A new backstreet cycle route from Waterloo to Greenwich via Southwark will open in May 2015, the Mayor of London has confirmed.
In SE1, the Quietway route will run from the South Bank via Cornwall Road and Webber Street to Great Suffolk Street and Trinity Street, before turning into Globe Street, Pilgrimage Street and Tabard Street.
The Mayor, Boris Johnson, said: "If you would love to hop on a bike but feel intimidated by busier roads, these Quietway routes will be perfect, connecting parks, backstreets and waterways to create secret passages through London.
"They will get you where you need to go on a route you might not have known existed until we showed you. They will make cycling much more accessible for ordinary people, in their ordinary clothes, revealing some of London's hidden gems along the way."
This summer Southwark Council consulted local residents on the planned Quietway works on the streets it controls, provoking controversy over arrangements in Trinity Street and at the Harold Estate.
The council recently revealed that it could use cameras linked to automatic numberplate recognition (ANPR) technology to fine motorcyclists who try to use the new Quietway link at Trinity Street.
The plans include a 120-metre segregated bike lane along part of Tabard Street.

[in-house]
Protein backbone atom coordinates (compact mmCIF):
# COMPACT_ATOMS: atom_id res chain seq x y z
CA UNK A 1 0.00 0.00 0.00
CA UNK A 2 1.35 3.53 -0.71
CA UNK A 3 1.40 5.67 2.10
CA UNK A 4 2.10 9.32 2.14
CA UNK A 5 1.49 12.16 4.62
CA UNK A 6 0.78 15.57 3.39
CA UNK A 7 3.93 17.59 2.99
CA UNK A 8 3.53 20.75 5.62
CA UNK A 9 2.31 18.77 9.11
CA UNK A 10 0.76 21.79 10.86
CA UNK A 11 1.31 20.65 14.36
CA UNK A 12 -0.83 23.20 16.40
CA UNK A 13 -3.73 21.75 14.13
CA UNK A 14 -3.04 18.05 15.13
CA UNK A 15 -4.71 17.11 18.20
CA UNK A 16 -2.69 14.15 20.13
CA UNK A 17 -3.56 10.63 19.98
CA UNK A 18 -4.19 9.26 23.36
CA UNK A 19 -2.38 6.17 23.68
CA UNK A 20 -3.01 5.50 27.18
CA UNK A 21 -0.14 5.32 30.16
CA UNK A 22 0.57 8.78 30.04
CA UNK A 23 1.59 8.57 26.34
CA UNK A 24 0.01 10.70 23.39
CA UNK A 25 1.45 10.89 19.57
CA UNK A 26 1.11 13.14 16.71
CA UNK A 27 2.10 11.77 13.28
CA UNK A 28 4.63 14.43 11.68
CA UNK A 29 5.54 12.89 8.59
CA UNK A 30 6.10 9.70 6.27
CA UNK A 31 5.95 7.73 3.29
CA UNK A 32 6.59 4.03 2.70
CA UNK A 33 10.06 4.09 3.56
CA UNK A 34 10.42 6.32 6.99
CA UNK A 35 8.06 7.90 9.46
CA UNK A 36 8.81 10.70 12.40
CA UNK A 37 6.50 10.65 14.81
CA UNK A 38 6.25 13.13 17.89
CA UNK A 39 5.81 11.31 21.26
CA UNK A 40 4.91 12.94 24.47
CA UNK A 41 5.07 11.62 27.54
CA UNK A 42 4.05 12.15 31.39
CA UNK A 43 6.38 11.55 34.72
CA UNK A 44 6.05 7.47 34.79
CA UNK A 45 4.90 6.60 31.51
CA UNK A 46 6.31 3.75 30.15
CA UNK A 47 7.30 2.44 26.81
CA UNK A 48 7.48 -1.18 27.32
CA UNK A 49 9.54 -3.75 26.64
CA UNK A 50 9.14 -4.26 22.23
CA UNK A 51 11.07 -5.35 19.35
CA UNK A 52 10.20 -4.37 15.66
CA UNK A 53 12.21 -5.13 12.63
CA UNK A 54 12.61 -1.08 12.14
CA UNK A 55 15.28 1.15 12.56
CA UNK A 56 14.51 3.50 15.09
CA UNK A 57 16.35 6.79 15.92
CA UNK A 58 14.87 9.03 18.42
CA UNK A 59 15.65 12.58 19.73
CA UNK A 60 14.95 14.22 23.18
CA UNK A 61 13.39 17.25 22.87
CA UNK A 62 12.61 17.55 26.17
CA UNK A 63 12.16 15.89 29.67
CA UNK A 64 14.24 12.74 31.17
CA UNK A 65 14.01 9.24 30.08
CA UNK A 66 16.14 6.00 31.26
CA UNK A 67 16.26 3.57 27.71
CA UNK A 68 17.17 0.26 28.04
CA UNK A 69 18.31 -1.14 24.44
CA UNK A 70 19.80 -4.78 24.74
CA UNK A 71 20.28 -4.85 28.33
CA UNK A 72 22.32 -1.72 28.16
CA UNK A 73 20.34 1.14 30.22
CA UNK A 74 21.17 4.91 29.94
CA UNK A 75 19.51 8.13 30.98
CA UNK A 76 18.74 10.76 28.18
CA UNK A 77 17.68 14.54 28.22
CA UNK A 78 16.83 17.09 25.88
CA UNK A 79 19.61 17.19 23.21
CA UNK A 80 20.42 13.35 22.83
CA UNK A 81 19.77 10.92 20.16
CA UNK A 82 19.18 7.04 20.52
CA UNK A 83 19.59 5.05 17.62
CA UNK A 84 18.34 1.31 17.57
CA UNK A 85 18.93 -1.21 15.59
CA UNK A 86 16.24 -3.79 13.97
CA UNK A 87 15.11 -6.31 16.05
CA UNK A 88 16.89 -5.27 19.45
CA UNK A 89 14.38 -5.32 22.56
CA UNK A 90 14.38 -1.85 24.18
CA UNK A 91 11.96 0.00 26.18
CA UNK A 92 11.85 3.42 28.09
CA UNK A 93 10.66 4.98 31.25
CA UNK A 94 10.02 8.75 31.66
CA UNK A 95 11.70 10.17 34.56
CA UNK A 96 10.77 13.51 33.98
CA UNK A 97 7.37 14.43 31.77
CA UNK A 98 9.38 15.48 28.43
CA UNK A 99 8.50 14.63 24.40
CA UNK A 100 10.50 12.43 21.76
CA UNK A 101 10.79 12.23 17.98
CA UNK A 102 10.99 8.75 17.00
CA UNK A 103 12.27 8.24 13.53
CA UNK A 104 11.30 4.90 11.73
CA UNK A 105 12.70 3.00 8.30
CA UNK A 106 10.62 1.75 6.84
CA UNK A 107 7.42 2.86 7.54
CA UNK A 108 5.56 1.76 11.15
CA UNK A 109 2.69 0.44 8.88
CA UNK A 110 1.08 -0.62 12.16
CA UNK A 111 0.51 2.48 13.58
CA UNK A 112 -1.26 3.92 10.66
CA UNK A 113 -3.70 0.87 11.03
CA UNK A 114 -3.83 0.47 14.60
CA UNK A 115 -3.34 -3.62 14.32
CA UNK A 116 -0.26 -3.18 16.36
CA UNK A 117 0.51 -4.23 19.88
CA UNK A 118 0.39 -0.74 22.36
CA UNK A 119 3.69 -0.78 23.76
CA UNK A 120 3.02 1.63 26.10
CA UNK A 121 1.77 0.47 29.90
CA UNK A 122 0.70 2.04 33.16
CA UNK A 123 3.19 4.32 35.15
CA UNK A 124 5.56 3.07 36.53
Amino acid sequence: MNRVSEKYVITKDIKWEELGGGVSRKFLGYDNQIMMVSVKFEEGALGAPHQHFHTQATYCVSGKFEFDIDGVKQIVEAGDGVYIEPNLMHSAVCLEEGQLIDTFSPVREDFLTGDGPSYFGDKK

This week Transport for London launched further public consultations on works at two junctions where the Quietway will cross TfL-controlled main roads.
These are the junction of Stamford Street and Cornwall Road and the junction where Globe Street and Pilgrimage Street meet Great Dover Street.
At least three further Quietways are planned in north Southwark and north Lambeth:
Green Party London Assembly member Darren Johnson said: "Quietways have to be more than a network of new signs and publicity.
"The minimum Londoners need from Quietways is a 20 mph speed limit on all routes and funding to deal with all the dangerous junctions.
"I welcome the fact that the Mayor is now willing to fund the difficult schemes which he previously labelled as expensive and unpopular.
"If we are going to create safe routes that Londoners feel safe to cycle along whether they are 8 or 80, then it require the London Mayor and local politicians to make courageous decisions."